Jim decided he was ready for yet a bigger challenge and joined a leading premium incentive company as their National Key Accounts Manager. Jim represented major national brands for this $100 million a year premium incentive firm such as Toshiba, Sony, Nikon, Nautilus, Movado and others. The products were used to create various incentive programs for fortune 1,000 companies around the world.

Jim’s experience has reached far and wide working with various products, retailers, manufactures, and factories. He knew it was time to help those that had a product in mind or ready for production. His goal was to teach others the process without unnecessary expense, time and red tape. That is how DeCavi Corp was born.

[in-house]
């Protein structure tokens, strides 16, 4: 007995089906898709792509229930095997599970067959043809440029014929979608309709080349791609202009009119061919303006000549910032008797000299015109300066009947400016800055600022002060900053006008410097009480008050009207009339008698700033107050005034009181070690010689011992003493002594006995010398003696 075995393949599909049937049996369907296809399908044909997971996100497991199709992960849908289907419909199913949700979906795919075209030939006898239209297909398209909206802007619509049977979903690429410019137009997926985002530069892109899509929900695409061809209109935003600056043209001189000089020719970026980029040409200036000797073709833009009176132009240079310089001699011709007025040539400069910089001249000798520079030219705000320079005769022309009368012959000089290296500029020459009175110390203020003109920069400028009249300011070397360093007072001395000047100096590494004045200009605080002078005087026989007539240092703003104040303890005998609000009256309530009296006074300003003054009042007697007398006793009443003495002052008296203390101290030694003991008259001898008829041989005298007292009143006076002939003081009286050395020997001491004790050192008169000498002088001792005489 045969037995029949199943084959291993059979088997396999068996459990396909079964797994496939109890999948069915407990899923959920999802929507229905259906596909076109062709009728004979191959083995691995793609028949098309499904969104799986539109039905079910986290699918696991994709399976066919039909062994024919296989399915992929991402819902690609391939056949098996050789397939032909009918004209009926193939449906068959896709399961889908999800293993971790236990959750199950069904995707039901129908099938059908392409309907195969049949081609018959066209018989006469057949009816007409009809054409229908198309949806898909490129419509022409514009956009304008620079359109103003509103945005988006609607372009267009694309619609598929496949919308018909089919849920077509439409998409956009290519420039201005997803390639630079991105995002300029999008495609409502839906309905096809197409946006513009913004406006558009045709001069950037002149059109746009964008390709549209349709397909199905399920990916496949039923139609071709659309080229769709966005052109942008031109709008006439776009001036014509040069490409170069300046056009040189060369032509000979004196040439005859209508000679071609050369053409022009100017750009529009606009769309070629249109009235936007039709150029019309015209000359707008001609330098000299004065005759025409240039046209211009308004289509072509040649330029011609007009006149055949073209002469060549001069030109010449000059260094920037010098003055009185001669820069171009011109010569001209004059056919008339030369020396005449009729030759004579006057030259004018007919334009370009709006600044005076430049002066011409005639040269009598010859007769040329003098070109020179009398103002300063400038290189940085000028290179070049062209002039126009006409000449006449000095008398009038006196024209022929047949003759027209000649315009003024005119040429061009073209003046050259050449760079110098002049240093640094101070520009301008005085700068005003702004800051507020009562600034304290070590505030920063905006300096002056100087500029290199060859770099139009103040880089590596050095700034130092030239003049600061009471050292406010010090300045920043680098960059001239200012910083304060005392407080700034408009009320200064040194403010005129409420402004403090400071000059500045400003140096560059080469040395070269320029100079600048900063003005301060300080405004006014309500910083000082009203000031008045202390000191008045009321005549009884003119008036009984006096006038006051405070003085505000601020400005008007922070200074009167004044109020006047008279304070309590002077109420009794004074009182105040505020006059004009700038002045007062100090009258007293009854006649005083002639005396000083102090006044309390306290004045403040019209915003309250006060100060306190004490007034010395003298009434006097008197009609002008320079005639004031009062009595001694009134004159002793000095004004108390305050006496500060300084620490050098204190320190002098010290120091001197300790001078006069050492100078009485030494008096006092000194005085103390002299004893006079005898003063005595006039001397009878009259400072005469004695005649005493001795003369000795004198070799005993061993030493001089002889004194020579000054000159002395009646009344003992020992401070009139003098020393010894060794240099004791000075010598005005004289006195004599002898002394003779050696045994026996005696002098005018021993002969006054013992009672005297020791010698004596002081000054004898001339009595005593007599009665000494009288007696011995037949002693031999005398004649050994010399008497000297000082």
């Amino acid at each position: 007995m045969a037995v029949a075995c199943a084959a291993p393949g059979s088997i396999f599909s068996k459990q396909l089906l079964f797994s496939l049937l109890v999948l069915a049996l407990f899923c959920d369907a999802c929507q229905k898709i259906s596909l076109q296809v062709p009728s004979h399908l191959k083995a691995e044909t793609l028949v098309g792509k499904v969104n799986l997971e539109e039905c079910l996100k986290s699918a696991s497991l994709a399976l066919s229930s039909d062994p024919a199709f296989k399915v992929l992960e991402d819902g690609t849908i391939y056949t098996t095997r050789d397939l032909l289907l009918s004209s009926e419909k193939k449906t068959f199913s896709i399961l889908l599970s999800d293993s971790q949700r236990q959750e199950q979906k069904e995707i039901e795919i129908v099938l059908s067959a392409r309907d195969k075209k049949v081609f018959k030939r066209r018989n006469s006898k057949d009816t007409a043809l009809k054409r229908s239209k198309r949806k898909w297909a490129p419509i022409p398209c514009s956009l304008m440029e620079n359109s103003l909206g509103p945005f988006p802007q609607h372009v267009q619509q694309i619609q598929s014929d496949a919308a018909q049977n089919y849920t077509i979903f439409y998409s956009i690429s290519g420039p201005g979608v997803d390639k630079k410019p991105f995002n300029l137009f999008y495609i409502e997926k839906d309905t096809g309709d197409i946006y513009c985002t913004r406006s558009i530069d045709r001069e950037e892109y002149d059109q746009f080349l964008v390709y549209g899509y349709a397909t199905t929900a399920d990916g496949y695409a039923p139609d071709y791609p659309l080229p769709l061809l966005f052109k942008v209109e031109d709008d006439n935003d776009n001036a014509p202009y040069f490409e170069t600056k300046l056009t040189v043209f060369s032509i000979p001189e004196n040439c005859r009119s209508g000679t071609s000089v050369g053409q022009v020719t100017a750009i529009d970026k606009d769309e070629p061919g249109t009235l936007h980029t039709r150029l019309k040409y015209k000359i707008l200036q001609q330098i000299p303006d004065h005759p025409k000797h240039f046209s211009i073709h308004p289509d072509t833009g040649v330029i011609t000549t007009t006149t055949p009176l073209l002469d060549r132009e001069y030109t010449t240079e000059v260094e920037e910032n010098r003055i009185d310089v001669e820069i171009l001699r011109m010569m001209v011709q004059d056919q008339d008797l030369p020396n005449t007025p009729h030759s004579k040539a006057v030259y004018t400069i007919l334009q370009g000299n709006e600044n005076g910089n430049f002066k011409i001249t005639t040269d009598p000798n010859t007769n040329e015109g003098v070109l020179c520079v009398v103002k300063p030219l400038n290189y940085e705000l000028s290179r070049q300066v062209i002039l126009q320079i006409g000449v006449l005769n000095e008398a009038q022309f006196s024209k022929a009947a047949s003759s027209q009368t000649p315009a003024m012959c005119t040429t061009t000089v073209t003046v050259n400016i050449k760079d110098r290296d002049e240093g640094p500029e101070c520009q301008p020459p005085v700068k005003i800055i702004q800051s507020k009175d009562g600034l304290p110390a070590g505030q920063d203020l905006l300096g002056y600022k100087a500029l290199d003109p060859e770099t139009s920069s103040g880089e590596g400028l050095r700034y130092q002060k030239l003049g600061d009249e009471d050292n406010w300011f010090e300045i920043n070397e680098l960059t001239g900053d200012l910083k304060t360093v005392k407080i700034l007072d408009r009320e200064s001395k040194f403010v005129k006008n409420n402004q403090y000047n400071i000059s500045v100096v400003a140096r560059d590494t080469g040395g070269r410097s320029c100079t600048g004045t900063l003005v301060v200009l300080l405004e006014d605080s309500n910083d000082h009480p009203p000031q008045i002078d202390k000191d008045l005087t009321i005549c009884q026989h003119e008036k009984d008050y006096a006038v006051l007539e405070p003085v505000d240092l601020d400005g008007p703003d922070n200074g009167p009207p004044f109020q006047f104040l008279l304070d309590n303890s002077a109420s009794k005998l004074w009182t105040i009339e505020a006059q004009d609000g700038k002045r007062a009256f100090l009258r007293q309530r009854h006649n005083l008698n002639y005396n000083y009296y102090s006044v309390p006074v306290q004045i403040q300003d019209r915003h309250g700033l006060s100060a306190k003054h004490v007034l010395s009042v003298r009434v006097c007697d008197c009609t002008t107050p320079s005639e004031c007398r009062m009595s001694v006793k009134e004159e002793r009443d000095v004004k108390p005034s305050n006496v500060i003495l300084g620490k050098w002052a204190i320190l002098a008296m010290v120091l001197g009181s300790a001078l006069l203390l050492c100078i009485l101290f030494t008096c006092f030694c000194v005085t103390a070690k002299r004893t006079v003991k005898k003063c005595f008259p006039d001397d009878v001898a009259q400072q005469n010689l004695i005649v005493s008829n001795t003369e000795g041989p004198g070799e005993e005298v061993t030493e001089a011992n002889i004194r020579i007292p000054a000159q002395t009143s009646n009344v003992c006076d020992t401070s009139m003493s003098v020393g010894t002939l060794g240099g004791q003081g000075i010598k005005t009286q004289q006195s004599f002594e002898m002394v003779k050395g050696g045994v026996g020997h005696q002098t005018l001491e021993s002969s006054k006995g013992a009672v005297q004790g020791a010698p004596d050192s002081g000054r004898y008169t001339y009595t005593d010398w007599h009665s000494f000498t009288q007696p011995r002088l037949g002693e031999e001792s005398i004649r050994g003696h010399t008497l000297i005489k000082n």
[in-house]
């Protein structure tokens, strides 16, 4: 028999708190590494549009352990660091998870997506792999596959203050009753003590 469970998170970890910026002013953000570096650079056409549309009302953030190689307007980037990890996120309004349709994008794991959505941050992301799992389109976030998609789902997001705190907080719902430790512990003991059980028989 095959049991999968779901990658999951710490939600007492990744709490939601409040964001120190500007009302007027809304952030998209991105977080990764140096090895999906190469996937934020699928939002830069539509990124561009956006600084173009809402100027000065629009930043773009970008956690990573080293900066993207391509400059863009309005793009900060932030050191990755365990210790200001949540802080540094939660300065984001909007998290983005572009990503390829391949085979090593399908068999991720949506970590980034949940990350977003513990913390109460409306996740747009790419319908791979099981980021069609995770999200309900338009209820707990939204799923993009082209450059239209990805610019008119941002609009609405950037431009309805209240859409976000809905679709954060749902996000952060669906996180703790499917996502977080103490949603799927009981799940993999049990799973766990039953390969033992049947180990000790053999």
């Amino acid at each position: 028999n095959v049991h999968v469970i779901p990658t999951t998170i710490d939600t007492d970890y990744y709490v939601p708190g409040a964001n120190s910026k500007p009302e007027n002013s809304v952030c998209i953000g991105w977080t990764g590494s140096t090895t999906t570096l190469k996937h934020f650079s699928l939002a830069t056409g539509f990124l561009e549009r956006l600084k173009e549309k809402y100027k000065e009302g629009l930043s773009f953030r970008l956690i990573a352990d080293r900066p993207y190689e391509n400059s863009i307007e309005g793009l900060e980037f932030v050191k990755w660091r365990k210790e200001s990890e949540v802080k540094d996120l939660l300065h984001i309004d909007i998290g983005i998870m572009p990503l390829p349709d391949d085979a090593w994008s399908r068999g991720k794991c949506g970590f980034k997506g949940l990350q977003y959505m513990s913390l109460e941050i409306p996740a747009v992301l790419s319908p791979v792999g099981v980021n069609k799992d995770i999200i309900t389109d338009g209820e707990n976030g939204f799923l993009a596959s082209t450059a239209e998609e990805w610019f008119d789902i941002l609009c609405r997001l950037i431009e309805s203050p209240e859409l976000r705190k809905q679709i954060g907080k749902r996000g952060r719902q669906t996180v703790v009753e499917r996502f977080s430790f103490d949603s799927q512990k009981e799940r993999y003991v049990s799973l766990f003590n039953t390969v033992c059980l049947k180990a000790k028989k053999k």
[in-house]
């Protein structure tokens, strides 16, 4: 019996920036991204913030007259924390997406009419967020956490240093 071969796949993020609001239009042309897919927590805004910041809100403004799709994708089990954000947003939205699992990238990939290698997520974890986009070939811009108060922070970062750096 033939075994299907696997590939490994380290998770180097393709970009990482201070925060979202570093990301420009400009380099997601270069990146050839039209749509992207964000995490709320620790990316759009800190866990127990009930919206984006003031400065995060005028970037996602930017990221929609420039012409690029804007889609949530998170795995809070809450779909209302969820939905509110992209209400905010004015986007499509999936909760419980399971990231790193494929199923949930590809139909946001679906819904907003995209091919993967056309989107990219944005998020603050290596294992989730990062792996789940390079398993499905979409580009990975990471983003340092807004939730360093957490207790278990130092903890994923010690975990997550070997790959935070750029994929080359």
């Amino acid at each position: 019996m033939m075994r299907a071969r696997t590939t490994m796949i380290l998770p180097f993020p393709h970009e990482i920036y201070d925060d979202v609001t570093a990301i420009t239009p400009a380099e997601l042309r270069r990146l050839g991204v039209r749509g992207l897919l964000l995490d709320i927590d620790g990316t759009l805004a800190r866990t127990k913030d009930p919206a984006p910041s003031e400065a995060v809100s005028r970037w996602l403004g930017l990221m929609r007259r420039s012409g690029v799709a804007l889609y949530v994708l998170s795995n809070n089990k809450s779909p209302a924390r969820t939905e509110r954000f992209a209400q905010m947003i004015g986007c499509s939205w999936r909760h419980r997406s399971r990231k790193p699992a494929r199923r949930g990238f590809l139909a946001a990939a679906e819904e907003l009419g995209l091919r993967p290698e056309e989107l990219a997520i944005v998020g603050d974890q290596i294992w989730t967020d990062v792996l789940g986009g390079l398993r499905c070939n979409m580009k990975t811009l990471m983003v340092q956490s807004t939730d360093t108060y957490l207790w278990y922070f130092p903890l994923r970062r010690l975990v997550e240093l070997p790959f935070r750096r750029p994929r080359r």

As the founder of DeCavi Corp, Jim has helped thousands of inventors and start-ups learn how to get their products developed and sold to major retailers. Jim then merged his firm with the renowned Slingshot Product Development Group which employs a team of 35 engineers, designers, and marketing experts who help individual inventors and Fortune 500 firms alike. Both are recognized as leaders in the inventor product development and commercialization arena. Today, Jim continues to broaden his reach into the world of consumer products and has formed DeBetta Enterprises which is a private consultancy that coaches and advises inventors and entrepreneurs on everything from manufacturing to sales and marketing of consumer products. Jim also heads up the Retail Distribution arm of Kevin Harrington’s TV Goods corporation which today is fueled by the hit ABC reality show Shark Tank.